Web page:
Well, as I’m sure you’re already figured out, this story is not a treatise on how to dress but is rather another allegory about the Kingdom of God. The king, of course, is God. And the wedding banquet is the great messianic banquet, the incredible Kingdom party to which we’ve all been invited. And God, the perfect party planner, provides us the garment to wear.

Dressing, of course, has a lot to do with identity. When you and I read this story, most of us probably have the image of the guest as someone who was a bit underdressed for such an auspicious occasion. But it doesn’t say that. What if the guest was a bit overdressed (overreaching, again)? What if the reason the guest refused to don the wedding garment was because he or she did not want to cover up a new and expensive outfit that really looked good? What if those trappings of the material world had so taken over the guest’s life that the person that he or she was called to become could not be. The garments that we choose to wear depict who we see ourselves to be. They also affect how others see us.

This parable has nothing to do with dress codes as we know them. It has to do with being who you are and who you are called to be by God. It is not merely limited to emulating what Jesus would do. It is painted on a much larger canvas than that. We are made in the image of Christ and we are called to be and to become the Body of Christ. That image is the garment that we are asked to wear to this incredible banquet that God has planned. It’s about more than us.

But most of us come a bit dressed down. Most of us come clothed in the trappings of our lives, holding on to those earthly things that we have so carefully collected and continue to hold onto for security or safety or just to look good. But look at what God has done. God has set the most incredible table you could ever imagine. God has invited every single one of us to come and celebrate at the party. And as we enter, feeling a bit humbled, a bit like we don’t really belong, we are handed a garment that is made just for us, a garment made in the image of Christ. And then God waits. God waits for us to respond. All we have to do is put it on.

Now don’t get me wrong…it’s a hard thing to wear. The buttons sometimes do not line up easily and many times we step on the hem and rip it. And it’s heavy. Because, you see, grace is heavy. It’s hard to wear. And it’s hard to move around, much less dance, when you’re having to worry about carrying justice and righteousness and everlasting peace. But the garment and the banquet hall are so incredibly beautiful, that you will want to stay. And the garment gets lighter and lighter as it becomes more and more a part of who you are. It takes a little work. Change always does. But it is meant to fit. And after all, the word is that the host dances with each of us forever.

The image of this party is a truly incredible one. It is because it was not planned haphazardly. It’s been God’s plan the whole time. We have been moving closer and closer and closer to the great celebration from the very beginning. And now Jesus has shown us how to wear the garment.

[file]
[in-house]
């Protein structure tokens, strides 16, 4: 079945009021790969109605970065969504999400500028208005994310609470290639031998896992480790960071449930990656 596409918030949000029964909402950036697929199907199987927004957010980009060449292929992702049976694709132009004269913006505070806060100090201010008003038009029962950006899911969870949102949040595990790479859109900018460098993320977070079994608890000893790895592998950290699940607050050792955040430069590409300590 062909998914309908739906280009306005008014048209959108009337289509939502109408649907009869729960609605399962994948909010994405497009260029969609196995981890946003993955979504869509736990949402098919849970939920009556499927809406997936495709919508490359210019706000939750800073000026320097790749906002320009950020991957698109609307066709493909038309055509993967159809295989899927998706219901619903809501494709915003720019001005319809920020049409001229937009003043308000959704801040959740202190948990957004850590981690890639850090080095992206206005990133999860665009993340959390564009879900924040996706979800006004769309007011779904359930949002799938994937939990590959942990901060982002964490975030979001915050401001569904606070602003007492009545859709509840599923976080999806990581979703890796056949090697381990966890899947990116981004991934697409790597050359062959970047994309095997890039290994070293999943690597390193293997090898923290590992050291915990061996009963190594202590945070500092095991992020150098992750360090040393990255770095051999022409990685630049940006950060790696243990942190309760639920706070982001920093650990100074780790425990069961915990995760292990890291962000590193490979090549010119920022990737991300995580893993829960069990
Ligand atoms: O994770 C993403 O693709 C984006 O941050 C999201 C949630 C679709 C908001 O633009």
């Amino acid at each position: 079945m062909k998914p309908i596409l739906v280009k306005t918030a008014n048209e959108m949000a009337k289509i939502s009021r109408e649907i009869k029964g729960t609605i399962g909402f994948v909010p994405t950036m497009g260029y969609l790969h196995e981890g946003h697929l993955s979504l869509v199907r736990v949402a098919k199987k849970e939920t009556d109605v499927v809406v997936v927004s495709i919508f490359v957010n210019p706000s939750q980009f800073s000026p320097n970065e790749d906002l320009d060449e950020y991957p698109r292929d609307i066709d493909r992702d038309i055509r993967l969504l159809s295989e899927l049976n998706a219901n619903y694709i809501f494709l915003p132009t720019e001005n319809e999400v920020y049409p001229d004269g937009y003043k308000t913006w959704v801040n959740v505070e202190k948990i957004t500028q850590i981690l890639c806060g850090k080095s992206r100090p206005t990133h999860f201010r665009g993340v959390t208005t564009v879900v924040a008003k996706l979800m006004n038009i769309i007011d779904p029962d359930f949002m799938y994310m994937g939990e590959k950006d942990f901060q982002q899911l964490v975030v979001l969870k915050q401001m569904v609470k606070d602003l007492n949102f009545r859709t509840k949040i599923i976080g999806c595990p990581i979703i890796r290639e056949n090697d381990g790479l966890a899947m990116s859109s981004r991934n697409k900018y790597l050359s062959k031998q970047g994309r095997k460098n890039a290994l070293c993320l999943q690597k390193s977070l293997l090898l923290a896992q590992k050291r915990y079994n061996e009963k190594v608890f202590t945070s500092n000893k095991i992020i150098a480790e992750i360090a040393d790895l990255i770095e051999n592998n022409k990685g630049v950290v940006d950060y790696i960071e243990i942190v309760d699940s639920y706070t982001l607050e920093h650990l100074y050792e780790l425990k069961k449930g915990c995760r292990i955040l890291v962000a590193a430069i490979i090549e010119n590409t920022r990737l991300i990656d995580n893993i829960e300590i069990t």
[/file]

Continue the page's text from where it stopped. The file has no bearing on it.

R. Paul Stevens says “the last thing we do is the first thing we think about.” He goes on to say that “if we want to have a party with a cake, we first think about the party, then the cake. Then we obtain ingredients and turn the oven up. We do not first turn on the oven, go out to buy the ingredients, and then plan the party. God envisioned the final party and then “thought up” Creation. [God envisioned your place at the table and then created you and the garment that fits.] The whole of our human existence makes sense in the light of the end.”

You see, the party is not in full swing yet, but we have the invitation and we hear the music wafting over our lives. And there really is no fine print. Here…here is the garment for you to wear. Wear it so that you will be what God calls you to be and so that when you sit down to the feast, you will be dressed to experience the joy of the occasion. So, now, “go therefore into the main streets, and invite everyone you find to the wedding banquet.”


  1. What meaning does this passage hold for you?
  2. Where do you see yourself in this story?
  3. What are our excuses today for not having time for God?
  4. What, for you, is your wedding garment?



Some Quotes for Further Reflection:


Patience is the companion of wisdom. (St. Augustine of Hippo, 5th century)


Joy has no name. Its very being is lost in the great tide of selfless delight—creation’s response to the infinite loving of God. (Evelyn Underhill)


Functionalism is lethal when it is not balanced by a sense of reverence. Without reverence, there is no sense of presence or wonder. (John O’Donohue)





Amazing grace! How sweet the sound That saved a wretch like me!

I once was lost, but now am found, Was blind, but now I see.

We come here in search of a God we know,

whose expectations we anticipate,

whose demands we can tolerate.

‘Twas grace that taught my heart to fear, And grace my fears relieved;

How precious did that grace appear The hour I first believed!

Here we encounter a God unknowable,

with an intensity that is both blinding and liberating,

with a pervasiveness that is inescapable.

Through many dangers, toils, and snares I have already come;

‘Tis grace has brought me safe thus far, And grace will lead me home.

Now we proclaim a God experienced

in the hints of ecstacy found in human love,

in the haunting challenge seen in vulnerable eyes.

The Lord has promised good to me, God’s word my hope secures;

God will my shield and portion be, As long as life endures.


 (By Katherine Hawker, written for the Union Church UCC of Tekonsha, MI, 1996, available at, accessed 4 October, 2011.)